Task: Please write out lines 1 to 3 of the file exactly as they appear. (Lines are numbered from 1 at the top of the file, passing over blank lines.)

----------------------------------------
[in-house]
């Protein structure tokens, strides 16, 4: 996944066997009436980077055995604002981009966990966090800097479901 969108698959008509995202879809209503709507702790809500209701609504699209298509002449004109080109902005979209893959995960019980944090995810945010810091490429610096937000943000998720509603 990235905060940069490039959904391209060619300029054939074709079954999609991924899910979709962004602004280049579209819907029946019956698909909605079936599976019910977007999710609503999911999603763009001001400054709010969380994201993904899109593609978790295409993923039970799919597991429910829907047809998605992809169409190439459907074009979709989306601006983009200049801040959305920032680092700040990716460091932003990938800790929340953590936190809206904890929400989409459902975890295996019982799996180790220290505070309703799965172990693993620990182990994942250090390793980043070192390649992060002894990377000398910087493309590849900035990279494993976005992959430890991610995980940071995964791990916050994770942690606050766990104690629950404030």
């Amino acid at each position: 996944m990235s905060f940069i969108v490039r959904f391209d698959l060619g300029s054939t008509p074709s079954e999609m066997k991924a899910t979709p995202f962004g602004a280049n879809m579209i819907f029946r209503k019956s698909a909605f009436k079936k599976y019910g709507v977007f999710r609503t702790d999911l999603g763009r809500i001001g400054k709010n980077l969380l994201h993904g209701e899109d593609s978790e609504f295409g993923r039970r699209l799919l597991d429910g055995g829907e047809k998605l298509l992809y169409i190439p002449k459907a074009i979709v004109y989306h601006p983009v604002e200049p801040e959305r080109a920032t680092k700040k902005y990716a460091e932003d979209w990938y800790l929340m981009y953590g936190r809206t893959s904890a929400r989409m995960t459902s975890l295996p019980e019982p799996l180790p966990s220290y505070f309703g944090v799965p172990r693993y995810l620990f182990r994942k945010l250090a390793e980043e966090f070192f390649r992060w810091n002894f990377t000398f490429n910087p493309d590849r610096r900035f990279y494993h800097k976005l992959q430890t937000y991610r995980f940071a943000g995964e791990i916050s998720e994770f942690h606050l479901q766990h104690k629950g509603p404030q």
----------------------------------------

[in-house]
């Protein structure tokens, strides 16, 4: 996944066997009436980077055995604002981009966990966090800097479901 969108698959008509995202879809209503709507702790809500209701609504699209298509002449004109080109902005979209893959995960019980944090995810945010810091490429610096937000943000998720509603 990235905060940069490039959904391209060619300029054939074709079954999609991924899910979709962004602004280049579209819907029946019956698909909605079936599976019910977007999710609503999911999603763009001001400054709010969380994201993904899109593609978790295409993923039970799919597991429910829907047809998605992809169409190439459907074009979709989306601006983009200049801040959305920032680092700040990716460091932003990938800790929340953590936190809206904890929400989409459902975890295996019982799996180790220290505070309703799965172990693993620990182990994942250090390793980043070192390649992060002894990377000398910087493309590849900035990279494993976005992959430890991610995980940071995964791990916050994770942690606050766990104690629950404030």
């Amino acid at each position: 996944m990235s905060f940069i969108v490039r959904f391209d698959l060619g300029s054939t008509p074709s079954e999609m066997k991924a899910t979709p995202f962004g602004a280049n879809m579209i819907f029946r209503k019956s698909a909605f009436k079936k599976y019910g709507v977007f999710r609503t702790d999911l999603g763009r809500i001001g400054k709010n980077l969380l994201h993904g209701e899109d593609s978790e609504f295409g993923r039970r699209l799919l597991d429910g055995g829907e047809k998605l298509l992809y169409i190439p002449k459907a074009i979709v004109y989306h601006p983009v604002e200049p801040e959305r080109a920032t680092k700040k902005y990716a460091e932003d979209w990938y800790l929340m981009y953590g936190r809206t893959s904890a929400r989409m995960t459902s975890l295996p019980e019982p799996l180790p966990s220290y505070f309703g944090v799965p172990r693993y995810l620990f182990r994942k945010l250090a390793e980043e966090f070192f390649r992060w810091n002894f990377t000398f490429n910087p493309d590849r610096r900035f990279y494993h800097k976005l992959q430890t937000y991610r995980f940071a943000g995964e791990i916050s998720e994770f942690h606050l479901q766990h104690k629950g509603p404030q």